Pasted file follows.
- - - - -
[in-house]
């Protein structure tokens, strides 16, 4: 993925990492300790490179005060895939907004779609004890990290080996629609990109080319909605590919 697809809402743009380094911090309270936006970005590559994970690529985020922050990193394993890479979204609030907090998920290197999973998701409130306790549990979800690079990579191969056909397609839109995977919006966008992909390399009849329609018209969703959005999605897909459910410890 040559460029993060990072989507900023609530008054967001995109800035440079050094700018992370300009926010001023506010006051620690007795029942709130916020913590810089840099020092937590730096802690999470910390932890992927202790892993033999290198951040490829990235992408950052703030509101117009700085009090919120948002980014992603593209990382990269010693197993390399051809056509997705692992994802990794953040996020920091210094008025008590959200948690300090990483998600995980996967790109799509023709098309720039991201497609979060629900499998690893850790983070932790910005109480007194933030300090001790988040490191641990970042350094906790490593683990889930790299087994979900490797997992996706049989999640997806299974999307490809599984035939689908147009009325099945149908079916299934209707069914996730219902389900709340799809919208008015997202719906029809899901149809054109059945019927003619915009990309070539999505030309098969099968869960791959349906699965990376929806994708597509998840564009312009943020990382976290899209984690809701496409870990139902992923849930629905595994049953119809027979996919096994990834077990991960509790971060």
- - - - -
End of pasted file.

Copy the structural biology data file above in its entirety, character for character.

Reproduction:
[in-house]
């Protein structure tokens, strides 16, 4: 993925990492300790490179005060895939907004779609004890990290080996629609990109080319909605590919 697809809402743009380094911090309270936006970005590559994970690529985020922050990193394993890479979204609030907090998920290197999973998701409130306790549990979800690079990579191969056909397609839109995977919006966008992909390399009849329609018209969703959005999605897909459910410890 040559460029993060990072989507900023609530008054967001995109800035440079050094700018992370300009926010001023506010006051620690007795029942709130916020913590810089840099020092937590730096802690999470910390932890992927202790892993033999290198951040490829990235992408950052703030509101117009700085009090919120948002980014992603593209990382990269010693197993390399051809056509997705692992994802990794953040996020920091210094008025008590959200948690300090990483998600995980996967790109799509023709098309720039991201497609979060629900499998690893850790983070932790910005109480007194933030300090001790988040490191641990970042350094906790490593683990889930790299087994979900490797997992996706049989999640997806299974999307490809599984035939689908147009009325099945149908079916299934209707069914996730219902389900709340799809919208008015997202719906029809899901149809054109059945019927003619915009990309070539999505030309098969099968869960791959349906699965990376929806994708597509998840564009312009943020990382976290899209984690809701496409870990139902992923849930629905595994049953119809027979996919096994990834077990991960509790971060």